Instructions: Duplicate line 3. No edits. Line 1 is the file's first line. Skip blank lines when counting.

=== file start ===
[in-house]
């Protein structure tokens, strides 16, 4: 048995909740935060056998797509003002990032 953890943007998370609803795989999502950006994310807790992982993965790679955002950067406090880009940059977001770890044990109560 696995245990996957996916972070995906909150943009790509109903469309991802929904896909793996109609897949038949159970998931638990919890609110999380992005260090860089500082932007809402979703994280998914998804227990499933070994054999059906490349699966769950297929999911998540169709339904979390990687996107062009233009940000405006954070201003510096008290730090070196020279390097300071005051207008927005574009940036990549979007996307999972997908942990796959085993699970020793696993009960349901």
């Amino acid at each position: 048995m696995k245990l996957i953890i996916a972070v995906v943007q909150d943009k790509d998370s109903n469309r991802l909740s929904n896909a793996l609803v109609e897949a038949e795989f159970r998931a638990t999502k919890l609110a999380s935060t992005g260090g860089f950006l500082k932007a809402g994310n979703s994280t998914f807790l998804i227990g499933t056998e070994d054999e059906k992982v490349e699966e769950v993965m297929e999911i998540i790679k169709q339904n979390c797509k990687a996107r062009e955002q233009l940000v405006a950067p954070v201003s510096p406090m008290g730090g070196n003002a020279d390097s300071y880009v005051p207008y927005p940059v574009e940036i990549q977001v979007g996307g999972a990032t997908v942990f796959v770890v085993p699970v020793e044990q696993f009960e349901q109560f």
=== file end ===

């Amino acid at each position: 048995m696995k245990l996957i953890i996916a972070v995906v943007q909150d943009k790509d998370s109903n469309r991802l909740s929904n896909a793996l609803v109609e897949a038949e795989f159970r998931a638990t999502k919890l609110a999380s935060t992005g260090g860089f950006l500082k932007a809402g994310n979703s994280t998914f807790l998804i227990g499933t056998e070994d054999e059906k992982v490349e699966e769950v993965m297929e999911i998540i790679k169709q339904n979390c797509k990687a996107r062009e955002q233009l940000v405006a950067p954070v201003s510096p406090m008290g730090g070196n003002a020279d390097s300071y880009v005051p207008y927005p940059v574009e940036i990549q977001v979007g996307g999972a990032t997908v942990f796959v770890v085993p699970v020793e044990q696993f009960e349901q109560f």